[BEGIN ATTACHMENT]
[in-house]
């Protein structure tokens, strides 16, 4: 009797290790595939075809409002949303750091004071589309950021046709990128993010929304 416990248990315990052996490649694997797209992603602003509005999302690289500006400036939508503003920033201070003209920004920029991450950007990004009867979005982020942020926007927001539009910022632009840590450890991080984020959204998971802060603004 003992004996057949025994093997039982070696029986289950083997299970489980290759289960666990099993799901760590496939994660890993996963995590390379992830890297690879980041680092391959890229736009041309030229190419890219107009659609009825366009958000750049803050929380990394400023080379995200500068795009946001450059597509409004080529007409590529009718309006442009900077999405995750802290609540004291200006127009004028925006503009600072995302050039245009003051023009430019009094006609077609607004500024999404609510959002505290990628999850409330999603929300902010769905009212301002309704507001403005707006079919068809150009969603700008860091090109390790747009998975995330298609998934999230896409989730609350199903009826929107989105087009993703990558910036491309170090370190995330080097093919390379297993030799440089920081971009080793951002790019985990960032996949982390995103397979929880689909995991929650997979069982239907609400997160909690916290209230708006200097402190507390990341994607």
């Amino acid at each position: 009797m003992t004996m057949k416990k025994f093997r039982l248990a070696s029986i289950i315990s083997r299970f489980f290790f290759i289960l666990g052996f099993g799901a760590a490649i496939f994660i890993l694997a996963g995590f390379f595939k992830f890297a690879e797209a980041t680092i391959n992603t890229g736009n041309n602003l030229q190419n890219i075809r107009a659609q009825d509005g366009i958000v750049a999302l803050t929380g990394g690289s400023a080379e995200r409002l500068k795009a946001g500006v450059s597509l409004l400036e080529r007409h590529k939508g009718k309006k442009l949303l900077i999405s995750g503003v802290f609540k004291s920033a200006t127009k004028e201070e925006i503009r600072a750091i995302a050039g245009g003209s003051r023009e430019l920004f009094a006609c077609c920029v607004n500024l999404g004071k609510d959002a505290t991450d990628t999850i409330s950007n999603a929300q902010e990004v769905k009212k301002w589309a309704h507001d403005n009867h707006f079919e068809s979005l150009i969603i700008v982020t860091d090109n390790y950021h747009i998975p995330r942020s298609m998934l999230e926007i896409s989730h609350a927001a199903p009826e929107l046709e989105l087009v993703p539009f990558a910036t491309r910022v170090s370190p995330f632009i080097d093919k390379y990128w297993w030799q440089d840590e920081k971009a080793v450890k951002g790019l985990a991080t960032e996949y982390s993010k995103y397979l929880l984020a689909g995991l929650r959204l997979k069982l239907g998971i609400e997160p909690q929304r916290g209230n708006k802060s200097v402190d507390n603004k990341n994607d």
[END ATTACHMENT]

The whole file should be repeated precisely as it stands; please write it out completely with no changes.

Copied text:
[in-house]
């Protein structure tokens, strides 16, 4: 009797290790595939075809409002949303750091004071589309950021046709990128993010929304 416990248990315990052996490649694997797209992603602003509005999302690289500006400036939508503003920033201070003209920004920029991450950007990004009867979005982020942020926007927001539009910022632009840590450890991080984020959204998971802060603004 003992004996057949025994093997039982070696029986289950083997299970489980290759289960666990099993799901760590496939994660890993996963995590390379992830890297690879980041680092391959890229736009041309030229190419890219107009659609009825366009958000750049803050929380990394400023080379995200500068795009946001450059597509409004080529007409590529009718309006442009900077999405995750802290609540004291200006127009004028925006503009600072995302050039245009003051023009430019009094006609077609607004500024999404609510959002505290990628999850409330999603929300902010769905009212301002309704507001403005707006079919068809150009969603700008860091090109390790747009998975995330298609998934999230896409989730609350199903009826929107989105087009993703990558910036491309170090370190995330080097093919390379297993030799440089920081971009080793951002790019985990960032996949982390995103397979929880689909995991929650997979069982239907609400997160909690916290209230708006200097402190507390990341994607």
């Amino acid at each position: 009797m003992t004996m057949k416990k025994f093997r039982l248990a070696s029986i289950i315990s083997r299970f489980f290790f290759i289960l666990g052996f099993g799901a760590a490649i496939f994660i890993l694997a996963g995590f390379f595939k992830f890297a690879e797209a980041t680092i391959n992603t890229g736009n041309n602003l030229q190419n890219i075809r107009a659609q009825d509005g366009i958000v750049a999302l803050t929380g990394g690289s400023a080379e995200r409002l500068k795009a946001g500006v450059s597509l409004l400036e080529r007409h590529k939508g009718k309006k442009l949303l900077i999405s995750g503003v802290f609540k004291s920033a200006t127009k004028e201070e925006i503009r600072a750091i995302a050039g245009g003209s003051r023009e430019l920004f009094a006609c077609c920029v607004n500024l999404g004071k609510d959002a505290t991450d990628t999850i409330s950007n999603a929300q902010e990004v769905k009212k301002w589309a309704h507001d403005n009867h707006f079919e068809s979005l150009i969603i700008v982020t860091d090109n390790y950021h747009i998975p995330r942020s298609m998934l999230e926007i896409s989730h609350a927001a199903p009826e929107l046709e989105l087009v993703p539009f990558a910036t491309r910022v170090s370190p995330f632009i080097d093919k390379y990128w297993w030799q440089d840590e920081k971009a080793v450890k951002g790019l985990a991080t960032e996949y982390s993010k995103y397979l929880l984020a689909g995991l929650r959204l997979k069982l239907g998971i609400e997160p909690q929304r916290g209230n708006k802060s200097v402190d507390n603004k990341n994607d």